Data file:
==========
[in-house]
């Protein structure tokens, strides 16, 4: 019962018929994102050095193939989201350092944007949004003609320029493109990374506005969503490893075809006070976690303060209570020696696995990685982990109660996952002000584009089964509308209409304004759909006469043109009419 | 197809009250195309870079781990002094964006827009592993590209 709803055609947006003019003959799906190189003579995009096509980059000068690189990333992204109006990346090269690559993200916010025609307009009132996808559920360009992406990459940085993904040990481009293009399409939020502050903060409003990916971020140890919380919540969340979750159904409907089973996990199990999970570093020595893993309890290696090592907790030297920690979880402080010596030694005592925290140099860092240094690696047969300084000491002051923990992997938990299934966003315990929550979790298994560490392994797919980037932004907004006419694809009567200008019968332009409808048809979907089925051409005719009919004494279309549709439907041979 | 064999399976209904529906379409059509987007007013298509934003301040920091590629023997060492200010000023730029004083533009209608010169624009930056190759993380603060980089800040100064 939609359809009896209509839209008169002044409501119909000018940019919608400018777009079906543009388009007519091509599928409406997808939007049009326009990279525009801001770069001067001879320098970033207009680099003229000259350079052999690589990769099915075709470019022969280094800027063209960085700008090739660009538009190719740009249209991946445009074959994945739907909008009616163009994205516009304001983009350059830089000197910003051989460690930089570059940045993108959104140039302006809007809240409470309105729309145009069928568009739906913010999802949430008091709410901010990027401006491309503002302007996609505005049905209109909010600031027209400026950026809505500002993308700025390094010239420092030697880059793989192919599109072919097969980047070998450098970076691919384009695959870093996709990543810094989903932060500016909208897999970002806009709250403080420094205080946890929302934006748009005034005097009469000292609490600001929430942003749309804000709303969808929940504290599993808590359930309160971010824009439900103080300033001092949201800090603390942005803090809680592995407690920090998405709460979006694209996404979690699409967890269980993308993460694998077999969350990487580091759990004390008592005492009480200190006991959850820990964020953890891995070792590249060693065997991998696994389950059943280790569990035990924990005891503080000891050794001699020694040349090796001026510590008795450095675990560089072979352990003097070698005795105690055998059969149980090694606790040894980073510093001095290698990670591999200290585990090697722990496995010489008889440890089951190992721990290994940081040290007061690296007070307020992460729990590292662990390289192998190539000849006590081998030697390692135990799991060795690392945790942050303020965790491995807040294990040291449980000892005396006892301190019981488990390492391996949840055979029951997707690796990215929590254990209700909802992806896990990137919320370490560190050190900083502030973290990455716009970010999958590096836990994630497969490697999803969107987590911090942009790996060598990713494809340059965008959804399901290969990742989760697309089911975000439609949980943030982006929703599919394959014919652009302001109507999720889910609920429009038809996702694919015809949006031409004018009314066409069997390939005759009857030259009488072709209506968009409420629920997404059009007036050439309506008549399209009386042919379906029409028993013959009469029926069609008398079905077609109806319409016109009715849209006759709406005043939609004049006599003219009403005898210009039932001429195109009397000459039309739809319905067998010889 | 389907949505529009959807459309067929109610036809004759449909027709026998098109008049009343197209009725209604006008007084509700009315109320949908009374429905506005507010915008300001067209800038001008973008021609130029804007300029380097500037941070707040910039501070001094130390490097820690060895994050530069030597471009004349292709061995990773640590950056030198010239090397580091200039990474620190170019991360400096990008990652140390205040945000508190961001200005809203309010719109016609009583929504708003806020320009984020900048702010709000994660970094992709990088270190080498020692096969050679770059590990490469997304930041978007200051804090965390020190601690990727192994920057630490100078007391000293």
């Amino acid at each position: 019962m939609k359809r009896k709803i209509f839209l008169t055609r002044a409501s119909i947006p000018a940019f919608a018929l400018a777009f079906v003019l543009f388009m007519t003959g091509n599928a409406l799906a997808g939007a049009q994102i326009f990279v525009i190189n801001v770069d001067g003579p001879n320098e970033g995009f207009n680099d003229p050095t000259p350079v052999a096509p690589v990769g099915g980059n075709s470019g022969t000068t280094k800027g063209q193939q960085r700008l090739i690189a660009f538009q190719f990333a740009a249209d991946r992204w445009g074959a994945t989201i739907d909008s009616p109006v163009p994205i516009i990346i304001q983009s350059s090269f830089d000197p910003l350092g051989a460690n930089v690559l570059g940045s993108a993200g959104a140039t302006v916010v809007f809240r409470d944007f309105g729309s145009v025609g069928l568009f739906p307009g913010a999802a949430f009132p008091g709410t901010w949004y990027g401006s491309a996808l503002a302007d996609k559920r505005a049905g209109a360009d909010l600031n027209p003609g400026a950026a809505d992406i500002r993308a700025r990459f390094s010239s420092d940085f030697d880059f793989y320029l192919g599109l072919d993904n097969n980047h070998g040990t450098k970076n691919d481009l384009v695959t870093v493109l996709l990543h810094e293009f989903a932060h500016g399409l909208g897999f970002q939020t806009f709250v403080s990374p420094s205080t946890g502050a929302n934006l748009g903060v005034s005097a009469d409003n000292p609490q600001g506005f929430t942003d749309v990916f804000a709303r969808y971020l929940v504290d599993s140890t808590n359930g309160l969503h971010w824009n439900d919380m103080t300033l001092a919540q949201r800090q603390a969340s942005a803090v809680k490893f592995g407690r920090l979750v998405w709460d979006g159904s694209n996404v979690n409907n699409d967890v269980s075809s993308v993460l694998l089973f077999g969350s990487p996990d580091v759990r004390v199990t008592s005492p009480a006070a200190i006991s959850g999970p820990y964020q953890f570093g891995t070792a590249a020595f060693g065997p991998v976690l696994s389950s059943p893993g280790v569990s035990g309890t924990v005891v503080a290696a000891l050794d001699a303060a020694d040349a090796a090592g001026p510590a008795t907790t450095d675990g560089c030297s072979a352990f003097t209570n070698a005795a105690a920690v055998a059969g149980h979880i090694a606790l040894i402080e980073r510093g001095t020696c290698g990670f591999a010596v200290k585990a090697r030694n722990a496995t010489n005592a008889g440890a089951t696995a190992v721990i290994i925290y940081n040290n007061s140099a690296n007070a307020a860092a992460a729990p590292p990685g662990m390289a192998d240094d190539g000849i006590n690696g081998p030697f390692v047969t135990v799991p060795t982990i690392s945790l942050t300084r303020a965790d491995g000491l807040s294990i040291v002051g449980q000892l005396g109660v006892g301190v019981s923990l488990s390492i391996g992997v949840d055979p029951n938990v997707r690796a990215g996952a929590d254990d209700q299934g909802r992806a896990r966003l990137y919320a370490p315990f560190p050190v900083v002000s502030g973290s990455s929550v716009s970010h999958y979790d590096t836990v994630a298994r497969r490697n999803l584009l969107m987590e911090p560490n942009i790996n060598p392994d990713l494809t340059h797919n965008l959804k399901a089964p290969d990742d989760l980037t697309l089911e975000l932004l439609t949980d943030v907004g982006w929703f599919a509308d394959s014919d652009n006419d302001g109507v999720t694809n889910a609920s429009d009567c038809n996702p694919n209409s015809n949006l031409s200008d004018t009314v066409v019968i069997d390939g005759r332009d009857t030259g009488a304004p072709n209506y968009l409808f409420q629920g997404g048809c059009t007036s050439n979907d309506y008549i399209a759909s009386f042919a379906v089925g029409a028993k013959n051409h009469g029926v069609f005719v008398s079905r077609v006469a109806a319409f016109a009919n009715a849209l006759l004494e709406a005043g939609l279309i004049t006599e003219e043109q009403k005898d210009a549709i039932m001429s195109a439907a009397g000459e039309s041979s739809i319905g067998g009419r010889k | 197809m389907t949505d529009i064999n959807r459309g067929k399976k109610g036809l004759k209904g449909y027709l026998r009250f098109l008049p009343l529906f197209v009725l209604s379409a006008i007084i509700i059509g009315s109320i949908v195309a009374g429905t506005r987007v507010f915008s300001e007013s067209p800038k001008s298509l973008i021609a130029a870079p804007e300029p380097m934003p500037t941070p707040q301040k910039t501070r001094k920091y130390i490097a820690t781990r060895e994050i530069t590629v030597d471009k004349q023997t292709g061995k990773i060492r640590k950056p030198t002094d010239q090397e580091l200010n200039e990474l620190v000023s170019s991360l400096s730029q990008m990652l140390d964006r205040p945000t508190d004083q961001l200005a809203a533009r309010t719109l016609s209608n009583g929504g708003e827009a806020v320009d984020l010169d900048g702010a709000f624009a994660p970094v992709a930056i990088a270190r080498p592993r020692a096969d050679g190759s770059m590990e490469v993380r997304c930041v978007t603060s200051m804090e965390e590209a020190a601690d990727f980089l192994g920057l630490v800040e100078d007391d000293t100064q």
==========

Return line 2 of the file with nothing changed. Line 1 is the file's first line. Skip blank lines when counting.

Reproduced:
């Protein structure tokens, strides 16, 4: 019962018929994102050095193939989201350092944007949004003609320029493109990374506005969503490893075809006070976690303060209570020696696995990685982990109660996952002000584009089964509308209409304004759909006469043109009419 | 197809009250195309870079781990002094964006827009592993590209 709803055609947006003019003959799906190189003579995009096509980059000068690189990333992204109006990346090269690559993200916010025609307009009132996808559920360009992406990459940085993904040990481009293009399409939020502050903060409003990916971020140890919380919540969340979750159904409907089973996990199990999970570093020595893993309890290696090592907790030297920690979880402080010596030694005592925290140099860092240094690696047969300084000491002051923990992997938990299934966003315990929550979790298994560490392994797919980037932004907004006419694809009567200008019968332009409808048809979907089925051409005719009919004494279309549709439907041979 | 064999399976209904529906379409059509987007007013298509934003301040920091590629023997060492200010000023730029004083533009209608010169624009930056190759993380603060980089800040100064 939609359809009896209509839209008169002044409501119909000018940019919608400018777009079906543009388009007519091509599928409406997808939007049009326009990279525009801001770069001067001879320098970033207009680099003229000259350079052999690589990769099915075709470019022969280094800027063209960085700008090739660009538009190719740009249209991946445009074959994945739907909008009616163009994205516009304001983009350059830089000197910003051989460690930089570059940045993108959104140039302006809007809240409470309105729309145009069928568009739906913010999802949430008091709410901010990027401006491309503002302007996609505005049905209109909010600031027209400026950026809505500002993308700025390094010239420092030697880059793989192919599109072919097969980047070998450098970076691919384009695959870093996709990543810094989903932060500016909208897999970002806009709250403080420094205080946890929302934006748009005034005097009469000292609490600001929430942003749309804000709303969808929940504290599993808590359930309160971010824009439900103080300033001092949201800090603390942005803090809680592995407690920090998405709460979006694209996404979690699409967890269980993308993460694998077999969350990487580091759990004390008592005492009480200190006991959850820990964020953890891995070792590249060693065997991998696994389950059943280790569990035990924990005891503080000891050794001699020694040349090796001026510590008795450095675990560089072979352990003097070698005795105690055998059969149980090694606790040894980073510093001095290698990670591999200290585990090697722990496995010489008889440890089951190992721990290994940081040290007061690296007070307020992460729990590292662990390289192998190539000849006590081998030697390692135990799991060795690392945790942050303020965790491995807040294990040291449980000892005396006892301190019981488990390492391996949840055979029951997707690796990215929590254990209700909802992806896990990137919320370490560190050190900083502030973290990455716009970010999958590096836990994630497969490697999803969107987590911090942009790996060598990713494809340059965008959804399901290969990742989760697309089911975000439609949980943030982006929703599919394959014919652009302001109507999720889910609920429009038809996702694919015809949006031409004018009314066409069997390939005759009857030259009488072709209506968009409420629920997404059009007036050439309506008549399209009386042919379906029409028993013959009469029926069609008398079905077609109806319409016109009715849209006759709406005043939609004049006599003219009403005898210009039932001429195109009397000459039309739809319905067998010889 | 389907949505529009959807459309067929109610036809004759449909027709026998098109008049009343197209009725209604006008007084509700009315109320949908009374429905506005507010915008300001067209800038001008973008021609130029804007300029380097500037941070707040910039501070001094130390490097820690060895994050530069030597471009004349292709061995990773640590950056030198010239090397580091200039990474620190170019991360400096990008990652140390205040945000508190961001200005809203309010719109016609009583929504708003806020320009984020900048702010709000994660970094992709990088270190080498020692096969050679770059590990490469997304930041978007200051804090965390020190601690990727192994920057630490100078007391000293």